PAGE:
Discover the Lost Voices of Quarry Bank

Archive image of 3 women in Styal village

In 1918 the lives of women in Britain were changed forever when they were granted the right to vote. Except that right wasn’t granted to every woman. Only those who were over 30, married or owned property received the vote; about 40% of the female population. The majority of women at Quarry Bank and across Britain had to wait another 10 years to be granted a legal voice. From 3 March – 7 October 2018, we’re exploring the Lost Voices of Quarry Bank - the women who weren’t heard at the time, and who often remain lost to us today because of their age, status or means.

Kirsty Wark in Parliament Square

Listen to the Women and Power podcast series, featuring Quarry Bank

Download and listen to the five-part Women and Power podcast series, exploring the fight for women's suffrage and its legacy. Presented by Kirsty Wark, the series visits some of the National Trust places most associated with women's suffrage, and features many of the women that you can discover more about in the Lost Voices exhibition.

Women from every background


Quarry Bank was a community of people that spanned the social and political spectrum. Each individual woman, from mill worker to mill owner, has her own story to tell about suffrage. In a series of installations, we’ve highlighted some of these experiences and are hearing the voices of incredible women who could so easily have been lost to the historical record.


Following the trail around Quarry Bank, you can meet Alice Dowson, the granddaughter of Samuel and Hannah Greg and a passionate suffragist. Alice campaigned for the vote for more than a quarter of a century, and was 73 when it was finally granted to her. Nancy Johnson was never so lucky. A millworker and important member of the Styal community, Nancy was instrumental in setting up the Co-operative Society in Styal, yet her contribution was barely recorded. She died in 1878, but had she been alive in 1918 she still wouldn’t have been granted the vote. 

Visitors on a Lost Voices exhibition tour

Join a Lost Voices tour

On Fridays and the second and fourth Saturday of each month, you can join one of our interpreters on a Lost Voices tour of Quarry Bank. Get new insights into the lives of the women featured in Lost Voices, and find out more about the fight for women to get the vote.

Uncovering women’s voices


To create Lost Voices, we’ve teamed up with Dr Ruth Colton who, with the help of two postgraduate students, has been delving into our archive to discover more about the women of Quarry Bank and to curate the exhibition. 

Illustration of Charlotte Marsh with quote about suffragette activity

Hear both sides of the debate in Quarry Bank House

The question of women's suffrage was one of the hottest political topics of the early twentieth century. In an exhibition of work by illustrator and cartoonist Jacky Fleming in Quarry Bank House, you can explore both sides of the debate. Hear from famous figures of the day, including politician and aristocrat George Curzon and suffragette Annie Kenney. In an interactive digital experience you can also delve deeper into the real stories of the women featured in the Lost Voices exhibition.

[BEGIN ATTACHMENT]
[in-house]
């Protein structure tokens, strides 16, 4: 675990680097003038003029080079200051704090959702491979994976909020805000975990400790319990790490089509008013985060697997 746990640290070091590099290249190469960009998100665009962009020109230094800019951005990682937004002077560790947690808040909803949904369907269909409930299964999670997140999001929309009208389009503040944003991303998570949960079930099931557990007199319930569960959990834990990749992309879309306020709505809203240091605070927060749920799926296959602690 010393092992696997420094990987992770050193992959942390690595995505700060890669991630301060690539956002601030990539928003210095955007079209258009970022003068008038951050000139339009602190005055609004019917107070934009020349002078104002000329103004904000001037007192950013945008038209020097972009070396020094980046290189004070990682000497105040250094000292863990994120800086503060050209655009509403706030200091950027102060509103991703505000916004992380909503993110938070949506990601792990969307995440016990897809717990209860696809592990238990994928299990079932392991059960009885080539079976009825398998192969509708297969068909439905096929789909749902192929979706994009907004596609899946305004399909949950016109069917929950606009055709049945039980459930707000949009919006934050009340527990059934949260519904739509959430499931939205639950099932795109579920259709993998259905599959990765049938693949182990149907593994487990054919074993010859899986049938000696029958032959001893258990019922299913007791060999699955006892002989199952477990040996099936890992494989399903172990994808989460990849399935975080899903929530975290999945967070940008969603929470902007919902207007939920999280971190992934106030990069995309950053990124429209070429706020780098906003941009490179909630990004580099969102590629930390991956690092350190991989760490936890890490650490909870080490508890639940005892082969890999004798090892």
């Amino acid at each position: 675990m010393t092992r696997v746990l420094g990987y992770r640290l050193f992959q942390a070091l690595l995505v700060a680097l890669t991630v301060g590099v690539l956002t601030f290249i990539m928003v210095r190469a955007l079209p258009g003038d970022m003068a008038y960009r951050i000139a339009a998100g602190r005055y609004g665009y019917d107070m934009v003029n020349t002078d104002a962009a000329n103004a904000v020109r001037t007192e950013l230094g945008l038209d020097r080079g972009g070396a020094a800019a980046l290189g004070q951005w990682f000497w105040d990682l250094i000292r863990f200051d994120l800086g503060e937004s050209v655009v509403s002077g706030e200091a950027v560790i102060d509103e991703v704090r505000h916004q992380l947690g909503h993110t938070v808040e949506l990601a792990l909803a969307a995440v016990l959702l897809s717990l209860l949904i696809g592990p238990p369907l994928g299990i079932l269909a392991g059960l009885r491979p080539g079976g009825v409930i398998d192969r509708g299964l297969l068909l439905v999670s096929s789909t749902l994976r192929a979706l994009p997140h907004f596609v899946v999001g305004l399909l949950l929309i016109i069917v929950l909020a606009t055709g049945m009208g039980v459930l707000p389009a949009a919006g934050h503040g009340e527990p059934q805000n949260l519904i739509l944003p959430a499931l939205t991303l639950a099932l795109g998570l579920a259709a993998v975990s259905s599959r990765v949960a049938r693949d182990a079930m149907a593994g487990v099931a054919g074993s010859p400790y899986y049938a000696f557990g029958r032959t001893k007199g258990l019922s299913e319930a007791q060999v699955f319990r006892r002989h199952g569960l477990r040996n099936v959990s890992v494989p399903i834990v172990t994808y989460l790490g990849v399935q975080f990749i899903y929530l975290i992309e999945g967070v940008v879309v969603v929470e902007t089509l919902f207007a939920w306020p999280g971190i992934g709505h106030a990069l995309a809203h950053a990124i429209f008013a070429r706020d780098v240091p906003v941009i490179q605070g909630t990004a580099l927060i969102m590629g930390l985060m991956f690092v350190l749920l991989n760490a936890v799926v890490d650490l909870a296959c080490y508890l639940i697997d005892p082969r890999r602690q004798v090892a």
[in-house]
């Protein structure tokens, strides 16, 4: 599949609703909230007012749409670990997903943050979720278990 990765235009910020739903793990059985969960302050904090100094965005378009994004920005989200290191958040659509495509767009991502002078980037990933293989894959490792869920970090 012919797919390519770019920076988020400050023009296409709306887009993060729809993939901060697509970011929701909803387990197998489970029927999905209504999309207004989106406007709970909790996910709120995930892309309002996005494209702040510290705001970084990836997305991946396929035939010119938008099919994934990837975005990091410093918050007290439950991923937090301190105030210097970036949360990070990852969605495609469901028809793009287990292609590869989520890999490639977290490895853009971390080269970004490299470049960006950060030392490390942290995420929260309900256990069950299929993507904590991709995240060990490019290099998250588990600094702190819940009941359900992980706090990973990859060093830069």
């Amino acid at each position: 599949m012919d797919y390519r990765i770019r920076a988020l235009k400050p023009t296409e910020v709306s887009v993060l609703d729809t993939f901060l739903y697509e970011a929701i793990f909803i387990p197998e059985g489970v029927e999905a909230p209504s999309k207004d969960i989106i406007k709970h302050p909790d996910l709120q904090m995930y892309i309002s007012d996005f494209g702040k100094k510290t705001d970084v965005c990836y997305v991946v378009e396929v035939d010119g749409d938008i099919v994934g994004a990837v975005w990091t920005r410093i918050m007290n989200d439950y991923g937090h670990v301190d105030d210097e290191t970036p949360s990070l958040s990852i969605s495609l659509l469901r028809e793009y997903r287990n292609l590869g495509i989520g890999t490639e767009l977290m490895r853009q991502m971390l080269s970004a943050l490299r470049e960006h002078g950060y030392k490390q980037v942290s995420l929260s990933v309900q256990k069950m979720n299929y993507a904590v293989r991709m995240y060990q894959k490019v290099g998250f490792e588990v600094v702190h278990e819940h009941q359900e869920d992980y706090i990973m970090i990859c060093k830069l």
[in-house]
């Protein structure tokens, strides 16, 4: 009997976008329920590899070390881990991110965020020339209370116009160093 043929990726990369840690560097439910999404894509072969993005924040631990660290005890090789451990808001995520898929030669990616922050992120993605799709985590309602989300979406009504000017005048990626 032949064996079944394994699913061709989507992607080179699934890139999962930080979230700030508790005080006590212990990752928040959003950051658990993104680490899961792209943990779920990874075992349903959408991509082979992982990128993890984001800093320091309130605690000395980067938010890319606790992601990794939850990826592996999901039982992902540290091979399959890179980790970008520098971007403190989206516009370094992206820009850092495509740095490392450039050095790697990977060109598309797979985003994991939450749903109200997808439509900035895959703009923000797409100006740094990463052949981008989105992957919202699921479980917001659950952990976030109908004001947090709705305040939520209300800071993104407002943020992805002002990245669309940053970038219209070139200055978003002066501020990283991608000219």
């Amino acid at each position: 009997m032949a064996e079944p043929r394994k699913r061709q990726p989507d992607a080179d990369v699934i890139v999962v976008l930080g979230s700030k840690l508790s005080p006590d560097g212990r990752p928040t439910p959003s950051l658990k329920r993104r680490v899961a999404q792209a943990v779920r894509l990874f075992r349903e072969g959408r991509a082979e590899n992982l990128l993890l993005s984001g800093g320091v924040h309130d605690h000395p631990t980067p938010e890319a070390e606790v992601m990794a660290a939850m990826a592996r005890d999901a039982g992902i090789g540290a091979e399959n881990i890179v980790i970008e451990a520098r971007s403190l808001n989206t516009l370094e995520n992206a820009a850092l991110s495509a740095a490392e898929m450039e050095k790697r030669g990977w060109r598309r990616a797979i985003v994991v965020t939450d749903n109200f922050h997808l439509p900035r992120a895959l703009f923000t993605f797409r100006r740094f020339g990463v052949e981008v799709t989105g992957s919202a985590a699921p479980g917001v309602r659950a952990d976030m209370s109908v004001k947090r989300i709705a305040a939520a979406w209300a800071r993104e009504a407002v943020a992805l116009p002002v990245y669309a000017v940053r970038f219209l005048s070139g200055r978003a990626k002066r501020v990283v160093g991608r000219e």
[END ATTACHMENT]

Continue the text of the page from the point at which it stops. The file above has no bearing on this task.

Writing women back in


As part of Lost Voices and sponsored by Trust New Art, we’ve commissioned a writer-in-residence to respond to the stories and themes of the exhibition with new works of fiction. Beth Underdown, author of ‘The Witchfinder’s Sister’, will be in residency at Quarry Bank this spring, and will be writing new work that will be presented at Manchester Literature Festival in October 2018.

Mill workers in uniform going to fight in World War I

Did you know...

1918 also marked an important turning point in the fight for male suffrage. It was the first time that all men over the age of 21 were granted the right to vote, without further age or property qualifications. The voting age was only lowered to 18 in 1969, and debate rages on about giving the vote to 16 and 17 year olds.

Upcoming events

The Tiger Who Came to Tea Exhibition

Tue 16 Oct 2018
10:30-16:30
Meet the iconic children's character, the Tiger Who Came to Tea, in a special pop-up exhibition celebrating 50 years since the publication of Judith Kerr's classic. In association with Seven Stories, The National Centre for Children's Books.

Journeys of the Imagination

Tue 16 Oct 2018
10:30-16:30
Pack your bags for an adventure as we discover the incredible journeys made by the people of Quarry Bank. Based on newly written stories by Berlie Doherty with beautiful illustrations by Emma Baldwin.

Afternoon Tea with the Tiger Who Came to Tea

Tue 16 Oct 2018
13:30-14:45
Join us for a fun-filled afternoon tea and storytelling session inspired by the Tiger Who Came to Tea. Combine your afternoon tea with a visit to the Tiger Who Came to Tea exhibition inside the mill for even more tiger themed fun.

Off-site event - Quarry Bank at Manchester Literature Festival - Beth Underdown

Tue 16 Oct 2018
19:00-20:00
Beth Underdown presents her newly commissioned work 'Love makes as many' and discusses her writing residency at Quarry Bank with Dr Tania Hershman. This event will take place in Manchester at the Anthony Burgess Foundation. Part of Trust New Art.

October Half Term - Been Through the Mill

Mon 22 Oct 2018
11:00-16:00
Find out about the gory accidents that happened to Quarry Bank’s mill workers. Discover what it was like to work with a disability in the past, meet a mill physician and compare historical treatments with today’s medical advances.

Spooky Tours

Fri 26 Oct 2018
18:30-19:15
An outbreak of plague has forced the mill to shut its doors. A quarantine is in place, but volunteers are needed to go inside and look for the victims. Are you brave enough to go in the mill and face what lies within the walls?